I especially want to thank Alek Hess. Alek held my hand through my exploration of Reddit and, with his know-how, skill, and finesse, we managed to get my story to go viral. Because of this I am now receiving emails from all over the world. I get the opportunity to help brain injury survivors in all walks of life. Alek has become my partner on this project so that I can focus more on writing, studying, and helping other brain injury survivors. The amount of relief Alek provides is a blessing. It is great to have such a brilliantly capable partner who thinks similarly to me. We work superbly together on creative projects.
It is strange how things come full circle. Alek and I used to play in a band, called “CRAZY ACHMED,” together during our freshmen year of high school. Oddly, Wisam Alshaibi was also in this band as our drummer. Even stranger, yet almost expectantly, this band formed just before I met Laurel Butler, and she used to come to our practices and shows. She also played a huge part in our group, and we all used to spend nearly every day together. Now I have a chance to work with these brilliantly creative people yet again! This time, however, it is in a way that I feel is far more meaningful than our earlier work on the adolescent and entitled punk songs of our youth.
Seeing Eye to Eye: A Thanks to the Vision Therapy Community
Not only am I thankful that I have had the opportunity to increase my brain function through vision therapy (VT), but I am also thankful for the exposure that resulted from the interview that I did with Robert Nurisio. The publicity from that interview got my name and project notice from the VT community.
My gratitude for the VT community’s support of this project is immense, and I am so incredibly grateful for the doctors, optometrists, and therapists that study and use these methods to train the eye and brain. I will never forget a message that I received from an optometrist in New Jersey named JL Barrio. I have never met JL in my life, but during my Kickstarter campaign, he gave an extremely generous contribution to my project. JL said that he had never given such a contribution to anyone before, but that he was “that moved by [my] story.” Not only did JL go above and beyond to help a complete stranger, but JL is hilarious as well! We have had quite a few conversations, and I am so thankful and feel so validated by JL’s words to me:
“I am grateful for the benefit of VT being part of the message you’re spreading but I know it’s just a small part of everything. With the great VT community response you’ve gotten, I’m sure you feel pressured to being this VT poster boy, a la Sue Barry. The will power was yours and your recovery was aided with a multi-disciplinary effort. Nonetheless, I am glad you do support VT. Just don’t want you to think we (or at least I) see you as just a VT case/spokesperson. I am inspired, amongst all the other different ways by you, to gain the extra tools of VT and maybe neuro-optometric rehab and be there for someone like you some day.”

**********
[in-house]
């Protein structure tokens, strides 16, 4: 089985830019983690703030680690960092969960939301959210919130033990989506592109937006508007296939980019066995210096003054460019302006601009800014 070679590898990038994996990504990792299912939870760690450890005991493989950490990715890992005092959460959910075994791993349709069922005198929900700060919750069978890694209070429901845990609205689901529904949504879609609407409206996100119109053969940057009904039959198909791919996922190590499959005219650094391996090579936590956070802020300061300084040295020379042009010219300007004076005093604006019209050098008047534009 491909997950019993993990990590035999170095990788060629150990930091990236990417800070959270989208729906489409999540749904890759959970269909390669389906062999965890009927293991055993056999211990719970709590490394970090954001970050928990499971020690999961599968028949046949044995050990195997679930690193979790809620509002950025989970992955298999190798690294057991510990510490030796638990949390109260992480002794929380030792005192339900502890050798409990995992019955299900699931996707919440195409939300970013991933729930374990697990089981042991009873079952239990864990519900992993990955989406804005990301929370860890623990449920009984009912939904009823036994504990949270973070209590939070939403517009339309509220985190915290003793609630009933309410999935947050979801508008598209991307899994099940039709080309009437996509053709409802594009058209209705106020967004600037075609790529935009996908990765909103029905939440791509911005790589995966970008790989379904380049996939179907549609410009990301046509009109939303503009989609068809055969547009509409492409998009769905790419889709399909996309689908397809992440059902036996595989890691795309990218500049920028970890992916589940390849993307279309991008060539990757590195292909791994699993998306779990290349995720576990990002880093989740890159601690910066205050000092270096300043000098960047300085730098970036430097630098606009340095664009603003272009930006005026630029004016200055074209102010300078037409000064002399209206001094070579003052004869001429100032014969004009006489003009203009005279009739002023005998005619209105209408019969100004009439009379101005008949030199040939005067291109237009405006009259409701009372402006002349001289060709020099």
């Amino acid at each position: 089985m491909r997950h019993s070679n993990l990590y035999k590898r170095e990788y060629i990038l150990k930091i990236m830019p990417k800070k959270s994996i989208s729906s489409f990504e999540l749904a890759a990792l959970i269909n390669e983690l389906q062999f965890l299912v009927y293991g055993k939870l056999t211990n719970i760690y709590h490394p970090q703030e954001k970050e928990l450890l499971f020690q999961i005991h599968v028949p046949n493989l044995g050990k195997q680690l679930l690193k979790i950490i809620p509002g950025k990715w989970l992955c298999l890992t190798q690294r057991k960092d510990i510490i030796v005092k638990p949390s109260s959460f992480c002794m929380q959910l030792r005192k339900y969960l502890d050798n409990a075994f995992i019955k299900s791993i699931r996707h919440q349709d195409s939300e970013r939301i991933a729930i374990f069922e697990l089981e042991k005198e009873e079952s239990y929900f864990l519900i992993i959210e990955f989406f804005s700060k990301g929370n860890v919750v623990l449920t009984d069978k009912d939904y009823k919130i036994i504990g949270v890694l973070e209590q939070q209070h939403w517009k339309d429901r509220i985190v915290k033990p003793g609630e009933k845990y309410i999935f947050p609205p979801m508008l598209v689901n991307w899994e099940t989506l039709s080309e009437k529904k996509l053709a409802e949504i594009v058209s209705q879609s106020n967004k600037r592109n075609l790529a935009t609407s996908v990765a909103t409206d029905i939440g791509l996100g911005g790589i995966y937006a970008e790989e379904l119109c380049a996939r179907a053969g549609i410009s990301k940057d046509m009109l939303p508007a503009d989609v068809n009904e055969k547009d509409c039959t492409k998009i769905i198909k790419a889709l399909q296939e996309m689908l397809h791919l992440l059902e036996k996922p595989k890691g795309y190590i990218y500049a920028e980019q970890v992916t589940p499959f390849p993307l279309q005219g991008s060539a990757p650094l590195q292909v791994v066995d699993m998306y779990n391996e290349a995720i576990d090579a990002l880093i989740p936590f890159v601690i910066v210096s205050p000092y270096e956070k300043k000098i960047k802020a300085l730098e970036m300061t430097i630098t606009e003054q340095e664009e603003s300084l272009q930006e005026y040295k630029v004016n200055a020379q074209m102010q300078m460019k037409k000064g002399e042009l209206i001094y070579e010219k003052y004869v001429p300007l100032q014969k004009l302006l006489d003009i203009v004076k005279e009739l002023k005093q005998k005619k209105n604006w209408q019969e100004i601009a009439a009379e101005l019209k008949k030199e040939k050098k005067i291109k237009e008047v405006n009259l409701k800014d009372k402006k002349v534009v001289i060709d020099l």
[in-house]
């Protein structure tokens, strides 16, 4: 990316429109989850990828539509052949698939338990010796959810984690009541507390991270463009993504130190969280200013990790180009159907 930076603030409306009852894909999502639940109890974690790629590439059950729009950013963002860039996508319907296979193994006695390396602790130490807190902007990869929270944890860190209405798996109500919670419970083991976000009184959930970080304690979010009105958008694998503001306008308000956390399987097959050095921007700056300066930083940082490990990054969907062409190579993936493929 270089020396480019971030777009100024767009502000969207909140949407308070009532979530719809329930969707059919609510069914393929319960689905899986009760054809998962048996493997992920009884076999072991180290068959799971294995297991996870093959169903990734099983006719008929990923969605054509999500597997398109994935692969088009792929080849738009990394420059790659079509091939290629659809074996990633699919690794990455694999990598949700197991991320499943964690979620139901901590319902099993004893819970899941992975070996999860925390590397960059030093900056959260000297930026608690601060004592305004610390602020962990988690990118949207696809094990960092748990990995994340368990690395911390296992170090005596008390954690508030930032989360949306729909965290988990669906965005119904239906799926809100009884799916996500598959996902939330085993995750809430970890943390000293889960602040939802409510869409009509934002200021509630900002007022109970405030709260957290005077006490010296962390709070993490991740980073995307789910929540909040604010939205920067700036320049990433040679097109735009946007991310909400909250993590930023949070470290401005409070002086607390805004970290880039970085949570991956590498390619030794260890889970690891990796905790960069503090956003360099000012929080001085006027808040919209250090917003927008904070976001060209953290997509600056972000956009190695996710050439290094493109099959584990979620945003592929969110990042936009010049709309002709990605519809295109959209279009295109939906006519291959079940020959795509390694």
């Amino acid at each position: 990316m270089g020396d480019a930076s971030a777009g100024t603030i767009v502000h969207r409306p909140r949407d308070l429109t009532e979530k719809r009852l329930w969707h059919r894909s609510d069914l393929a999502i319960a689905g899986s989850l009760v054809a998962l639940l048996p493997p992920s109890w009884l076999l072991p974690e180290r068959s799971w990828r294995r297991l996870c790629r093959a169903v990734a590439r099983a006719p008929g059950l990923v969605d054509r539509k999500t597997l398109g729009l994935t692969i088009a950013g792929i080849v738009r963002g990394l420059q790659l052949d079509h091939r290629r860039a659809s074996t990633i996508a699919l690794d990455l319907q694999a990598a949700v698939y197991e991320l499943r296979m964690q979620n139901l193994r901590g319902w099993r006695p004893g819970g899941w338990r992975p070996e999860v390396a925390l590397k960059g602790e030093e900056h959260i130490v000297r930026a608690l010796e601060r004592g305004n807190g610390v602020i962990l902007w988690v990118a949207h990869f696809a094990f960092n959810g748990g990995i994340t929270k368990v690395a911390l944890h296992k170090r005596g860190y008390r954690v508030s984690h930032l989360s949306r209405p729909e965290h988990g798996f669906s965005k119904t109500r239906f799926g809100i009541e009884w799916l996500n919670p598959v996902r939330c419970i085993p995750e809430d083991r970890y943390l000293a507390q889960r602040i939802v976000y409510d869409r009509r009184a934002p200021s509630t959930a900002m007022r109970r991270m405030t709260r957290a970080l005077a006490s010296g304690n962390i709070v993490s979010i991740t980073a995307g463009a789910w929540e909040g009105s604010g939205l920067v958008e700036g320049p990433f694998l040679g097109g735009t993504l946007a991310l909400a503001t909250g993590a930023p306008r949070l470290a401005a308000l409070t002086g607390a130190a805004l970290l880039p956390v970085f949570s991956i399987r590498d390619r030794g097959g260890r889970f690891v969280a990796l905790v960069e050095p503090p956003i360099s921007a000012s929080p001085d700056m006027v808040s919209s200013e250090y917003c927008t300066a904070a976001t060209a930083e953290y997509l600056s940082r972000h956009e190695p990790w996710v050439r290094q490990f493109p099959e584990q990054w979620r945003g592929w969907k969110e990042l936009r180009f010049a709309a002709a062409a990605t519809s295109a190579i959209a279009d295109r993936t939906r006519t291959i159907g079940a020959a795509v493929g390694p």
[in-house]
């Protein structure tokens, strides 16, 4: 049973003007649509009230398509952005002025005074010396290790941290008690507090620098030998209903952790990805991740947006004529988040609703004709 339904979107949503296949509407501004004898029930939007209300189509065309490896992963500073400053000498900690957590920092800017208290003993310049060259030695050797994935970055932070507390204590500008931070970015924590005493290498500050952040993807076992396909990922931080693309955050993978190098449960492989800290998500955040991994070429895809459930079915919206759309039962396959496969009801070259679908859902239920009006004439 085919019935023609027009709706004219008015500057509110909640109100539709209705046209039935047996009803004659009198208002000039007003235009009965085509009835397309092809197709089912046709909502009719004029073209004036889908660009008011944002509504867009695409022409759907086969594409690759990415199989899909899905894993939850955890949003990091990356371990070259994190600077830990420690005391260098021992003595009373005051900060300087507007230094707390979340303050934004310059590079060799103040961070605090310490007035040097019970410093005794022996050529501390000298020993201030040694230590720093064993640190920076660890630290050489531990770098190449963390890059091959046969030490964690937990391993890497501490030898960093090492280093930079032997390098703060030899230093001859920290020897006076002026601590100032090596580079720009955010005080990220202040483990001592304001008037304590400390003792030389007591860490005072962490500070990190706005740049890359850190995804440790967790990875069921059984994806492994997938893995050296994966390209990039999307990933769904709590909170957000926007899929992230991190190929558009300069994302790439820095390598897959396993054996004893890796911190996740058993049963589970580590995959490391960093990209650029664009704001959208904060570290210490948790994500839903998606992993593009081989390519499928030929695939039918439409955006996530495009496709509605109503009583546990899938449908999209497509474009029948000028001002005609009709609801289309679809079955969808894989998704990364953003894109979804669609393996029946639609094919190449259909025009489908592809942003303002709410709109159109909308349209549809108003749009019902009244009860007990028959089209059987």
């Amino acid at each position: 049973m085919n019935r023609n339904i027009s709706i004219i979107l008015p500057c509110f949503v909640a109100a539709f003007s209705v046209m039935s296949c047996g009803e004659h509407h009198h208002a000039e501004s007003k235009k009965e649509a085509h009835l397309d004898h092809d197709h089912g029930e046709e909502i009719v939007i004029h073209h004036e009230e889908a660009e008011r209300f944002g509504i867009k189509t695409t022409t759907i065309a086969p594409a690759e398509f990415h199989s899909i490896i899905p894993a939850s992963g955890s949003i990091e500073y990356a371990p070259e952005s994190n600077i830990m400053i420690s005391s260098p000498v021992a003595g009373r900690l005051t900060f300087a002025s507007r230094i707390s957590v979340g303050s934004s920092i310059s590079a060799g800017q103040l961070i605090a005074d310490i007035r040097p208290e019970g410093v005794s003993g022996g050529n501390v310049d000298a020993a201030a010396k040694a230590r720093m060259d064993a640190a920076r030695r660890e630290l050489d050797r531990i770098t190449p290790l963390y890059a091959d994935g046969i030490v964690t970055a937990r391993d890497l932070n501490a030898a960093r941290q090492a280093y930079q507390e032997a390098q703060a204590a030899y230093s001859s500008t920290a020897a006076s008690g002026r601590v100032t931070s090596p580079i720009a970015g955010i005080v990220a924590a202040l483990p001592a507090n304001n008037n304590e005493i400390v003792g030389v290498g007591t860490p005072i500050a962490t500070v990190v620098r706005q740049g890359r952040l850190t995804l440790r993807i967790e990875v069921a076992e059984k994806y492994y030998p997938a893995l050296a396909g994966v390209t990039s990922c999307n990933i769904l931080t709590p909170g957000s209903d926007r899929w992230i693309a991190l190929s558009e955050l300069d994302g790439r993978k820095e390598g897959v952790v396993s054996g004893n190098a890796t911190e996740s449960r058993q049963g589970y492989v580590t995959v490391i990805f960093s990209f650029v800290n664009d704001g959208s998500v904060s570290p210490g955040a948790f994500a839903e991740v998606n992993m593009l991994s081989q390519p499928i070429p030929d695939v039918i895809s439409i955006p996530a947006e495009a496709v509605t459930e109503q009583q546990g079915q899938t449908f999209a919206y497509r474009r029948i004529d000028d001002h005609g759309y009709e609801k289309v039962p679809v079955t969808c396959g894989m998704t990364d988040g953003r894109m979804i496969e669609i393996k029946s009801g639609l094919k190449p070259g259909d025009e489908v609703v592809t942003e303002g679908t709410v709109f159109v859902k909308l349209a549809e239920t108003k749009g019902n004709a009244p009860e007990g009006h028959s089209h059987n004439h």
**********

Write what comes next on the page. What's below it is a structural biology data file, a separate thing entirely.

Since this project has been successful, I do not feel pressured to be anyone other than myself, not that I would have caved to such pressure if I did feel it. I am so thankful for the VT community’s support. JL said it spot on: My goal is to change the commonly practiced model of neuro-rehabilitation, and while VT is a HUGE part of what I envision that new model to include, it is not the ONLY therapy that I advocate.
Backers are Bouncers!
Last, but most certainly not least, I am so thankful to the nearly 300 backers who showed their support for this project. Even with everyone who helped me to make this project sing, it would not mean anything if it weren’t for the support from each of the backers. I AM SO THANKFUL TO YOU ALL. In a live Tom Waits album, “Nighthawks at the Diner,” Tom thanks the audience by saying “I want to thank you all for coming here this evening. It really made my night. It would have been real strange here if nobody showed up.” Thank you all for showing up. Thank you all again and again!
This is one of those cases where a dollar means a whole lot more than a dollar. A dollar means that you support what I am trying to do. This Thanksgiving, I am undoubtedly and enormously grateful beyond any feeling of gratitude that I have ever experienced before. The fact that I am able to express my gratitude, in itself, is something that I am very thankful for!
HAPPY THANKSGIVING TO YOU ALL!